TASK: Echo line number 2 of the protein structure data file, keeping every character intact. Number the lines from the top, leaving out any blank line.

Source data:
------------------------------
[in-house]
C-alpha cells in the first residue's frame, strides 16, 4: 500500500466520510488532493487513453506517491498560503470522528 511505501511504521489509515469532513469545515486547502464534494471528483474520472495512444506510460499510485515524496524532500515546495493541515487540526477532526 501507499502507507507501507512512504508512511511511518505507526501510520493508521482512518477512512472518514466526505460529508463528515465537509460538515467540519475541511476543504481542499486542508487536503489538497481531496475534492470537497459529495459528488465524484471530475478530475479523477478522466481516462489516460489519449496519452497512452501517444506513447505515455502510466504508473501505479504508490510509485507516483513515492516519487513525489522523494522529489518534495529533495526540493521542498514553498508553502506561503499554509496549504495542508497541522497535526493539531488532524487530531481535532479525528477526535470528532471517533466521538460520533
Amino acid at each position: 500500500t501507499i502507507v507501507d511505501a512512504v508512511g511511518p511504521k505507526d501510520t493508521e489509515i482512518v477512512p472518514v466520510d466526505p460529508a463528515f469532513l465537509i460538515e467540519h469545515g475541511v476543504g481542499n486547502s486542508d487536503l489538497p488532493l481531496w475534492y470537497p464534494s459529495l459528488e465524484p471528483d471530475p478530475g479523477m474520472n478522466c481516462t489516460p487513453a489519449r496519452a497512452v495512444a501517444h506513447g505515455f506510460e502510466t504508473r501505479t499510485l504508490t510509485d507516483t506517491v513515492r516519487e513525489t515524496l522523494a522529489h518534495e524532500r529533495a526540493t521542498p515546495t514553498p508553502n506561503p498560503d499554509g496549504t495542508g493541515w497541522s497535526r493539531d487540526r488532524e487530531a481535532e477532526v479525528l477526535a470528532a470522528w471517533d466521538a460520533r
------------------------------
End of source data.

C-alpha cells in the first residue's frame, strides 16, 4: 500500500466520510488532493487513453506517491498560503470522528 511505501511504521489509515469532513469545515486547502464534494471528483474520472495512444506510460499510485515524496524532500515546495493541515487540526477532526 501507499502507507507501507512512504508512511511511518505507526501510520493508521482512518477512512472518514466526505460529508463528515465537509460538515467540519475541511476543504481542499486542508487536503489538497481531496475534492470537497459529495459528488465524484471530475478530475479523477478522466481516462489516460489519449496519452497512452501517444506513447505515455502510466504508473501505479504508490510509485507516483513515492516519487513525489522523494522529489518534495529533495526540493521542498514553498508553502506561503499554509496549504495542508497541522497535526493539531488532524487530531481535532479525528477526535470528532471517533466521538460520533